active power filter
Active Filters
Jan 10, 2018

Active Harmonic filters are systems employing power electronics. They are installed either in series or in parallel with the nonlinear load to provide the harmonic currents required by nonlinear load and thereby avoid distortion on the power system.

The active filters inject, in opposite direction, the harmonics drawn by the load, such that the line current Is remains sinusoidal.

They are effective and recommended for the commercial installations comprising a set of devices generating harmonics with a total power rating less than 200 kVA (variable – speed drives, uninterruptible power supplies [UPSs], office equipment, etc.).

Also, they are used for the situations where the current distortion must be reduced to avoid overloads.


Is = source current;

Iact = current injected by active filter;

Ihar = harmonic current generated by nonlinear load.

In general, active harmonic filters(AHF) are special harmonic filters. Active filter is usually utilized in the form of a parallel filter. Note that this part does not analyse the differences between parallel filters and serial filters.

Sometimes, for the term ‘active filter’, the term ‘active harmonic filter’ is more common.

In contrast to the passive filter described above, this filter improves everything right down to the sinusoidal shape of currents or voltages at the connection point.

Active filters supply harmonic currents used by the consumer so that, under ideal conditions, only the fundamental frequency current is still obtained from the distribution network of the local distribution system operator (power utility).

Most active filters are digital (i.e. the harmonic spectrum is determined by amount and phase location from the current measurement and an appropriate counter-phase current spectrum is generated).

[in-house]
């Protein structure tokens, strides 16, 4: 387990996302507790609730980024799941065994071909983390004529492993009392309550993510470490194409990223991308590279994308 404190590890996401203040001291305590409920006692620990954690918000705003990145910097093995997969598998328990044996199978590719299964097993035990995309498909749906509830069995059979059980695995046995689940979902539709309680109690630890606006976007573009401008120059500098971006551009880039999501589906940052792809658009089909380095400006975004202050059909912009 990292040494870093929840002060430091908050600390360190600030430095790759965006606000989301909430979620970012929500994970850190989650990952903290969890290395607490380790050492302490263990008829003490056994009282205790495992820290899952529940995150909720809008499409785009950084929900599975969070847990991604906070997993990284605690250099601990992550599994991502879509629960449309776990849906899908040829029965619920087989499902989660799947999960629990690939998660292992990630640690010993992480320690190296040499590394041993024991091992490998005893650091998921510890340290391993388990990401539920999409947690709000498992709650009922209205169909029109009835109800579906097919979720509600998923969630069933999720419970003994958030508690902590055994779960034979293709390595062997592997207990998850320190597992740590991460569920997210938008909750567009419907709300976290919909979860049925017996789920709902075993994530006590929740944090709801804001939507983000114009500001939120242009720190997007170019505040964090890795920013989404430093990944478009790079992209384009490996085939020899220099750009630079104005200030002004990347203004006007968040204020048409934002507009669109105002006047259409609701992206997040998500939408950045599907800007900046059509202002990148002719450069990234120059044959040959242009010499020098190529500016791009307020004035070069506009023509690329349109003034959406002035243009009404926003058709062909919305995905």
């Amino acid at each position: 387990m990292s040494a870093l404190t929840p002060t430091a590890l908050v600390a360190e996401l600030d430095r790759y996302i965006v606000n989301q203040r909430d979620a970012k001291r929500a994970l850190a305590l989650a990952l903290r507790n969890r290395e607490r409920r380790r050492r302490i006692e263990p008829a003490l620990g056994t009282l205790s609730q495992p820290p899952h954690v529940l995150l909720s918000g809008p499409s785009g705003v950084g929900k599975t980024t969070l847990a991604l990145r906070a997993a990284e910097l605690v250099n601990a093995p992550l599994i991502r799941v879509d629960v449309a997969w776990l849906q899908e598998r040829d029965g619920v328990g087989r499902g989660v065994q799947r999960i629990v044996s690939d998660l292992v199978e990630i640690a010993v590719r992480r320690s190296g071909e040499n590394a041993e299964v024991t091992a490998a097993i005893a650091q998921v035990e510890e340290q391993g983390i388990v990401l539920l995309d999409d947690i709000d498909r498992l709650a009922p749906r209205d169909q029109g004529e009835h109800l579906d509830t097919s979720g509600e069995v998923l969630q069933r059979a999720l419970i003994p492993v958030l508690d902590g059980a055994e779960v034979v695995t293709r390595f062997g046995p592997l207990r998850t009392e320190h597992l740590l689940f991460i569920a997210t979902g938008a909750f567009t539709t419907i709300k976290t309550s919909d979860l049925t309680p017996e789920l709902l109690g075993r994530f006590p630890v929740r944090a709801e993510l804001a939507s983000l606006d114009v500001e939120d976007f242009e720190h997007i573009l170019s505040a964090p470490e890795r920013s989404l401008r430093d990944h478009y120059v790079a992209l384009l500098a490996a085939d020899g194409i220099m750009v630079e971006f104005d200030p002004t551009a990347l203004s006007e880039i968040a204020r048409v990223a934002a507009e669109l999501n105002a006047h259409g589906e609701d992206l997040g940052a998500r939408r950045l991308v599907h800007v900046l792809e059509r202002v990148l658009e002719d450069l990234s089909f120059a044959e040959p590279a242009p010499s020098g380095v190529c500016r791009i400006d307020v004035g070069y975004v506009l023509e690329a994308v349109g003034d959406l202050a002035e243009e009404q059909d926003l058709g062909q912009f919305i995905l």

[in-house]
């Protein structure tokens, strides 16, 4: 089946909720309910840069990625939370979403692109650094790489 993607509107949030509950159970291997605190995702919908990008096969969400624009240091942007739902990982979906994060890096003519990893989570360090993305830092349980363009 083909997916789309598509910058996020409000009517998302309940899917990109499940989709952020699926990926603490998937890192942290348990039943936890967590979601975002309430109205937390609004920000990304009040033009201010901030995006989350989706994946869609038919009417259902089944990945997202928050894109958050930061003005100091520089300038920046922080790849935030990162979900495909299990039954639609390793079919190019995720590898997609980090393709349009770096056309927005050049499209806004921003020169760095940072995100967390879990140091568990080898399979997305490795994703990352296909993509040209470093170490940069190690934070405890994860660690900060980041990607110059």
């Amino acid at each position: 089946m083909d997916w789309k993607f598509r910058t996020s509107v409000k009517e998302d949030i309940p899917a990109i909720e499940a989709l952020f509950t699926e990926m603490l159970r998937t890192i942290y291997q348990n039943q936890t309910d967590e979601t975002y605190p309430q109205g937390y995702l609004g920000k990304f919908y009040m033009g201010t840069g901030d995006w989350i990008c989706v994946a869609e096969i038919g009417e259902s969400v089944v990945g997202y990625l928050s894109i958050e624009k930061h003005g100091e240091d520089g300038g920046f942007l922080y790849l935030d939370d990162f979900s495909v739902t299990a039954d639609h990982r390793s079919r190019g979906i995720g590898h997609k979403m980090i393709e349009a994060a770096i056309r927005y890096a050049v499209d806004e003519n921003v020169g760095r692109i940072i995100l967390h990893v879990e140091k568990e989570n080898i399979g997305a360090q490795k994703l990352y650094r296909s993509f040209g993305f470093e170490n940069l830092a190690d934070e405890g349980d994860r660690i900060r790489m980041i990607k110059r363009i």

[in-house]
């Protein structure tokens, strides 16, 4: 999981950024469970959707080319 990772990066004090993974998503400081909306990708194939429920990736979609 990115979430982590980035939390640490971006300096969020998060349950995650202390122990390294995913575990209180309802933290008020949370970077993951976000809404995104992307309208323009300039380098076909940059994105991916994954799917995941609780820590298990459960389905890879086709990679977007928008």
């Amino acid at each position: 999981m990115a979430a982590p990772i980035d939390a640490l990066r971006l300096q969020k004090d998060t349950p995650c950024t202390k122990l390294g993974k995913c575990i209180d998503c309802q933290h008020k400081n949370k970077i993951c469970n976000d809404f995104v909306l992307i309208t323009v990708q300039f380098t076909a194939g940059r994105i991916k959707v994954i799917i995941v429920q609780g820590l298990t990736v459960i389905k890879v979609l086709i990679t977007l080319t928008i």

Most of the ‘active harmonic filters’ on the market today are current controlled and can filter the harmonic current of a measured load. The harmonic level from the MV or the harmonic generators outside the measuring circuit are not affected by this.

AHF can filter harmonic currents up to their nominal current, whereby an individual so-called derating factor (reduction factor) must be considered for every specific frequency.

Examples of typical applications of the active filter are:

1.Distribution networks in office buildings with a lot of nonlinear loads which cause a total harmonic distortion of THD-I · S/Sr > 20%.

2.Distribution networks whose voltage distortion caused by harmonic currents must be reduced to avoid malfunctions of sensitive loads.

3.Distribution networks whose harmonic current must be reduced to avoid overloads; in particular, those of the neutral conductor.

Some additional typical applications are as follows:

1.Power inverter load with high harmonic feedback and low reactive power requirements.

2.Networks with a high share of the third harmonic due to the use of single-phase consumers.

Some important characteristics of active filters are as follows:

1.Most active filters are current controlled.

2.They can be used without any problems as distributed filters for selected system parts.

3.High power density and thus low space requirements.

4.Reactive power compensation is possible, but this requires expensive resources of the filter.

5.Selective filtering of individual frequencies.

6.Active solutions are much more flexible in their use but also more expensive.

7.Active filters cannot be overloaded regarding harmonic filtering.

Some advantages of active filters are:

1.Reactive power compensation

2.Dynamic compensation

3.Load balancing

4.Flicker compensation

5.Tuned filter circuits

6.Energy savings

7.Voltage stabilization

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